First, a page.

We sat in a restaurant with nothing more than a candle, dessert, and inescapable tension between us. Playing air hockey with our conversation, light and sharp, I watched our dialogue ricochet off of the the walls, off of the windows, off my chest, off my chest, off my chest. Each time falling into my lap. Each time, the scoreboard changing in his favor.
“I’m just not emotionally available right now.”
Next thing I knew I was stepping into a cab in the Lower East Side trying to make sense of the past hour and a half of cliche excuses for why the human across from me was no longer available. With his emotions. Maybe it was the pie? Nope. That pie was the bomb. It had to be me. But…Emotionally unavailable? To whom? Just me? The world? Come ON dude. When you start to feel emotions you don’t want to feel does the Windows ERROR screen pop up and send you into safe mode? Please advise.
For weeks, I stirred over that phrase. Emotionally unavailable. That’s dark. I thought perhaps I had been too honest with my words, or too clumsy with my heart. I spill, drop, and trip over everything within a five foot radius of my existence. Perhaps I had been too vulnerable by simply offering to lie next to him and see him for who he was. Perhaps he had been too vulnerable for showing me. Perhaps I had been “TOO Carley”, as if I have dials and knobs and switches to turn down when people start to unzip their suitcases, unpacking and sorting their baggage in front of me.
Eventually, it dawned on me that it had nothing to do with me. Emotional pain, heartache specifically, registers in the brain in the same way that physical pain does. Place your hand on a hot stove and get burned, you probably won’t be quick to touch another hot stove. That pain not only burns into our hand, but our memory as well.
So we learn to be more careful around stoves, but do we avoid cooking all together?
It’s easy to feel fragile when you know you’re precious cargo. But please, reader, stranger, friend, if there’s one thing you take away from this blog, let it be this, because this is THE ONLY reason I’m here. This is the reason I started:
Be emotionally available, to all of it.
Be emotionally available to the people who prove themselves brave enough to open their hearts, or minds, or faced up palms across the table to you. That’s the biggest form of bravery there is. There are people out there crazy enough to love us for the terrifying creatures that we are, capable taking down the things we are supposed to love the most. When our emotions short circuit, we often burn everything in our paths. It isn’t until we’re staring at the ashes, that we see the beauty of what once existed, and the gaping hole of what is missing.
It is the most tragic human condition there is.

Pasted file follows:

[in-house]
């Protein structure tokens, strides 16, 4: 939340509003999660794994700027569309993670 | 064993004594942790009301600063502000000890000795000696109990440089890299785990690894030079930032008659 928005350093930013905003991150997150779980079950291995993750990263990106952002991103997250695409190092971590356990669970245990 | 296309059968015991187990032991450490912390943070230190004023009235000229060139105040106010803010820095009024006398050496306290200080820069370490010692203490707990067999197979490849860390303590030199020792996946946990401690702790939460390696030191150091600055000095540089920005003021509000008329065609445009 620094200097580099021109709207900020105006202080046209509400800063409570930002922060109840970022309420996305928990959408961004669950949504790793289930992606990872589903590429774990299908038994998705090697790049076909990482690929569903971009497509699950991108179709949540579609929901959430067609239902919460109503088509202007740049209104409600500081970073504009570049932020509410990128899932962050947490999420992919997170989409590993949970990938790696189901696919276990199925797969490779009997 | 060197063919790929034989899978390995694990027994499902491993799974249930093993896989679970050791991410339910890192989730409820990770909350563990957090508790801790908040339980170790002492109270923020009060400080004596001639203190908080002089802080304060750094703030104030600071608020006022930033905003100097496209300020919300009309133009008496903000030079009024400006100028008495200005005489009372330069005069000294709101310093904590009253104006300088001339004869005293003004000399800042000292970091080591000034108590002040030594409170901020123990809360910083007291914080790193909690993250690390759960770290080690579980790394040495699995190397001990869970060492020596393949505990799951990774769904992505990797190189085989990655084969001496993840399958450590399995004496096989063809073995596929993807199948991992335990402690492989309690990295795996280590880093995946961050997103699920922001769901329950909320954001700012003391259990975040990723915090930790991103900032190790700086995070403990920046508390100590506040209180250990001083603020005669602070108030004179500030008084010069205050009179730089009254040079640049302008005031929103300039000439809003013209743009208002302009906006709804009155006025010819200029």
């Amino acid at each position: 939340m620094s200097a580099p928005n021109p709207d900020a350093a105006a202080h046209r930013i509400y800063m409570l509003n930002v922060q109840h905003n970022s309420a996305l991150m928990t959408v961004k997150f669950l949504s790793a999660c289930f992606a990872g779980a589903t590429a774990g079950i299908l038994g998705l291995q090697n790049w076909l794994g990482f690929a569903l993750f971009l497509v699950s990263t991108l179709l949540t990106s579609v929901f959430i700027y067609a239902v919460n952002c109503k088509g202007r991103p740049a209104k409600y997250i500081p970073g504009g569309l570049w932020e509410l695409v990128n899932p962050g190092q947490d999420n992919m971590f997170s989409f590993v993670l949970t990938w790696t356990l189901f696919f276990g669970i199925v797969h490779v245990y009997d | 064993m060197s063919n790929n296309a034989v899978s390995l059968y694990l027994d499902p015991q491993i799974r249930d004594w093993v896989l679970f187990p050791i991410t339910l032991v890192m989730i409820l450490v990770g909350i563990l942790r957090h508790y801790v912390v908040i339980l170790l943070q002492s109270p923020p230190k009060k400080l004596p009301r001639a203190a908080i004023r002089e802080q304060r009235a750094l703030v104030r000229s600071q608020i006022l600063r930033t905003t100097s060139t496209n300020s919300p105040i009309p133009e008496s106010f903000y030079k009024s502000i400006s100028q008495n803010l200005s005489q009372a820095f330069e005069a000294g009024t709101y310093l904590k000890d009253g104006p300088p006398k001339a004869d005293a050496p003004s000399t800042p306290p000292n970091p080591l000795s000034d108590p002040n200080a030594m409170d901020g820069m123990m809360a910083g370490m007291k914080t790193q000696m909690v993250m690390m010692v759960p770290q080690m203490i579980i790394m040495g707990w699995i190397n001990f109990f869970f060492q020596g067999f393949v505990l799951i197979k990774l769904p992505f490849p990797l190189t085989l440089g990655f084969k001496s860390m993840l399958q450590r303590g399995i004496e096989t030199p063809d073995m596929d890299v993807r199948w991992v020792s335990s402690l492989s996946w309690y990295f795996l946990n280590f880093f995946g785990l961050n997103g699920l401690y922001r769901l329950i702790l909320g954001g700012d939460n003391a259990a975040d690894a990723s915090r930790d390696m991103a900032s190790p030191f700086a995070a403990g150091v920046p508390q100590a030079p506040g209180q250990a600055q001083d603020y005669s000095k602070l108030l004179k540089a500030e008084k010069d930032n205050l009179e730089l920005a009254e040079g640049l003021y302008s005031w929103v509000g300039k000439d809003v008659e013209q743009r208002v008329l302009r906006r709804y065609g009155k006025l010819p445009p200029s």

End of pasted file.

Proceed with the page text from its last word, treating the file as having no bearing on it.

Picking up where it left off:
Be emotionally available to hurt. To rejection. To failure. Be unapologetically open to whatever narrative you’re staring into. Open the sutures. Let your leftover wounds air out. Anyone can bleed. It’s not particularly special or impressive. To feel is a different beast, one we spend our entire lives running and hiding from.
It’s SUPPOSED to hurt when you realize the work you’re doing isn’t work that you love. There’s no fancy panoramic penthouse apartment in the world that’s big enough to hide you from that monster. It’s the kind of realization that hopefully wakes you the fuck up and causes you to put your passions under the microscope. You can either be open and available to that self reflective crap you’re afraid of, or you can be a shallow shell aimlessly passing through the various stages of life.
It’s SUPPOSED to hurt when you realize that your body’s in Omaha, or Augusta, or Portland, but your mind is in New York City, or your heart is in London, or your soul is in Sydney. The moment you needed to leave was the moment you realized “there were roads willing to take you anywhere you wanted to go”. That was the moment you should have packed your bags. Every day that you stay will be another day you wonder why you haven’t gone already.
It’s SUPPOSED to hurt when you realize you treated your feelings like appliances. When you couldn’t compartmentalize them neatly into their drawers you dismissed them as broken. You’ll pass fragments of her on the street, and in the subway, and in that song you always skip through. They’ll slip through the gaps in your fingers that her hands used to fill as you clumsily try to piece them together. You’ll fail. Know that whenever that song comes on, you’ll instantly be wherever you were the first time the two of you heard it. There will be no skip button. The day you met her was the day you stopped thinking about anyone else.
So if anything’s going to take you from 0 to 200 in 3.5 seconds, let it be THOSE things.
Fight through the urge to abandon them.
Make the call when you need to hear their voice.
Play the song when you’re afraid to remember.
Accept the job you don’t think you’re cut out for.
Send the letter when their words weren’t enough.
Move when you’re feeling restless.
In the name of bravery, when a moment grabs you (because that’s all you’ll get), let it. When it pulses through you like static shock, reminding you that for an instant you foolishly thought grabbing a metal door handle, or your own heart, couldn’t hurt you, let it shock you. Then, go straight to the doorstep of the person you can’t stop thinking about, or the friend you lost touch with, or the dream you’ve been meaning to ring. Stop putting it off, because with every passing day, he, she, and it only gets further away.
Be emotionally available to the notion that you’re right, it might NOT work out.
But what if it did?